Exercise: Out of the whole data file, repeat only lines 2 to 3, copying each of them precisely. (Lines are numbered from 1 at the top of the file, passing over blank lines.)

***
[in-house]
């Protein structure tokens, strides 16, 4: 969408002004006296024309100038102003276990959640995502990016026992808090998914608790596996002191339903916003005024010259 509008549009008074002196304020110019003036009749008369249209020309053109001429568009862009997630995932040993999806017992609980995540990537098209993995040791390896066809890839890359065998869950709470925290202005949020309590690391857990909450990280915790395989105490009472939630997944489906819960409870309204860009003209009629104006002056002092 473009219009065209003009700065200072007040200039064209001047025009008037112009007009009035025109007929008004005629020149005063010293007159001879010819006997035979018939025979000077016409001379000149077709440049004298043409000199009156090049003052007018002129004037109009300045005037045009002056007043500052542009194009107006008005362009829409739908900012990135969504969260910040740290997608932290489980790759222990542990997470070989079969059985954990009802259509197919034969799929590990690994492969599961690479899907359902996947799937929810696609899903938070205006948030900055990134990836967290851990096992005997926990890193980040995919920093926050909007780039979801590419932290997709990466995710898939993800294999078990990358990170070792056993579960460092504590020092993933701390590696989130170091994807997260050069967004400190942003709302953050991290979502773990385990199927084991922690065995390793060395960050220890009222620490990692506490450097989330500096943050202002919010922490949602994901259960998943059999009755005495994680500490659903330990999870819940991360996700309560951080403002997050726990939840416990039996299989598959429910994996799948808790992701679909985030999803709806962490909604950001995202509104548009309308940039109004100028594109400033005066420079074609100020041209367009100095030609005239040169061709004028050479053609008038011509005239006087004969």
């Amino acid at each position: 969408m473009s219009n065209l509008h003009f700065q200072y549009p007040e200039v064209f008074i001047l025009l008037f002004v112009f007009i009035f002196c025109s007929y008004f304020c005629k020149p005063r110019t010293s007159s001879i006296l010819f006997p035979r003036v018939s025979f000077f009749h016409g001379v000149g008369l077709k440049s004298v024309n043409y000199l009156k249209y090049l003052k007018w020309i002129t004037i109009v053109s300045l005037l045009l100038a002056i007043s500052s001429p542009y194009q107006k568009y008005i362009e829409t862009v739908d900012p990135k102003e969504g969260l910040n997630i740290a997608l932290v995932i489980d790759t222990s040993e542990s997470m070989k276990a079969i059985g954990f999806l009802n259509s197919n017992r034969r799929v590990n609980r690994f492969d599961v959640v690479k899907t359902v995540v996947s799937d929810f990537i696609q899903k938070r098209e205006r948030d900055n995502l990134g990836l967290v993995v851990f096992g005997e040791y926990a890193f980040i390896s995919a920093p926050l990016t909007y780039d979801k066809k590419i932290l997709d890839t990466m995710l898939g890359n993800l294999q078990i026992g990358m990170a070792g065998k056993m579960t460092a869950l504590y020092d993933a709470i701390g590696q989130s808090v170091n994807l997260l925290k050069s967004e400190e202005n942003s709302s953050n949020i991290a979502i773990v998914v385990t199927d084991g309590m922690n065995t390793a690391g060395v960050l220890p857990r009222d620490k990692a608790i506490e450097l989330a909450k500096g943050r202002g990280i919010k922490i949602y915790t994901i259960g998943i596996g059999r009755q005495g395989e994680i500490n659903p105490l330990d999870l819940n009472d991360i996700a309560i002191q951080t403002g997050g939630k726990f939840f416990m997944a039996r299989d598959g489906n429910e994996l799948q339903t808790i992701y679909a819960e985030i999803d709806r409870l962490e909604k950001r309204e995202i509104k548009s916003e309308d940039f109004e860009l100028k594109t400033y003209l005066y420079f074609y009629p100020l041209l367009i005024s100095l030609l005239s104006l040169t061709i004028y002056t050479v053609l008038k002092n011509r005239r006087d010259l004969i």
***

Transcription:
């Protein structure tokens, strides 16, 4: 969408002004006296024309100038102003276990959640995502990016026992808090998914608790596996002191339903916003005024010259 509008549009008074002196304020110019003036009749008369249209020309053109001429568009862009997630995932040993999806017992609980995540990537098209993995040791390896066809890839890359065998869950709470925290202005949020309590690391857990909450990280915790395989105490009472939630997944489906819960409870309204860009003209009629104006002056002092 473009219009065209003009700065200072007040200039064209001047025009008037112009007009009035025109007929008004005629020149005063010293007159001879010819006997035979018939025979000077016409001379000149077709440049004298043409000199009156090049003052007018002129004037109009300045005037045009002056007043500052542009194009107006008005362009829409739908900012990135969504969260910040740290997608932290489980790759222990542990997470070989079969059985954990009802259509197919034969799929590990690994492969599961690479899907359902996947799937929810696609899903938070205006948030900055990134990836967290851990096992005997926990890193980040995919920093926050909007780039979801590419932290997709990466995710898939993800294999078990990358990170070792056993579960460092504590020092993933701390590696989130170091994807997260050069967004400190942003709302953050991290979502773990385990199927084991922690065995390793060395960050220890009222620490990692506490450097989330500096943050202002919010922490949602994901259960998943059999009755005495994680500490659903330990999870819940991360996700309560951080403002997050726990939840416990039996299989598959429910994996799948808790992701679909985030999803709806962490909604950001995202509104548009309308940039109004100028594109400033005066420079074609100020041209367009100095030609005239040169061709004028050479053609008038011509005239006087004969």
């Amino acid at each position: 969408m473009s219009n065209l509008h003009f700065q200072y549009p007040e200039v064209f008074i001047l025009l008037f002004v112009f007009i009035f002196c025109s007929y008004f304020c005629k020149p005063r110019t010293s007159s001879i006296l010819f006997p035979r003036v018939s025979f000077f009749h016409g001379v000149g008369l077709k440049s004298v024309n043409y000199l009156k249209y090049l003052k007018w020309i002129t004037i109009v053109s300045l005037l045009l100038a002056i007043s500052s001429p542009y194009q107006k568009y008005i362009e829409t862009v739908d900012p990135k102003e969504g969260l910040n997630i740290a997608l932290v995932i489980d790759t222990s040993e542990s997470m070989k276990a079969i059985g954990f999806l009802n259509s197919n017992r034969r799929v590990n609980r690994f492969d599961v959640v690479k899907t359902v995540v996947s799937d929810f990537i696609q899903k938070r098209e205006r948030d900055n995502l990134g990836l967290v993995v851990f096992g005997e040791y926990a890193f980040i390896s995919a920093p926050l990016t909007y780039d979801k066809k590419i932290l997709d890839t990466m995710l898939g890359n993800l294999q078990i026992g990358m990170a070792g065998k056993m579960t460092a869950l504590y020092d993933a709470i701390g590696q989130s808090v170091n994807l997260l925290k050069s967004e400190e202005n942003s709302s953050n949020i991290a979502i773990v998914v385990t199927d084991g309590m922690n065995t390793a690391g060395v960050l220890p857990r009222d620490k990692a608790i506490e450097l989330a909450k500096g943050r202002g990280i919010k922490i949602y915790t994901i259960g998943i596996g059999r009755q005495g395989e994680i500490n659903p105490l330990d999870l819940n009472d991360i996700a309560i002191q951080t403002g997050g939630k726990f939840f416990m997944a039996r299989d598959g489906n429910e994996l799948q339903t808790i992701y679909a819960e985030i999803d709806r409870l962490e909604k950001r309204e995202i509104k548009s916003e309308d940039f109004e860009l100028k594109t400033y003209l005066y420079f074609y009629p100020l041209l367009i005024s100095l030609l005239s104006l040169t061709i004028y002056t050479v053609l008038k002092n011509r005239r006087d010259l004969i």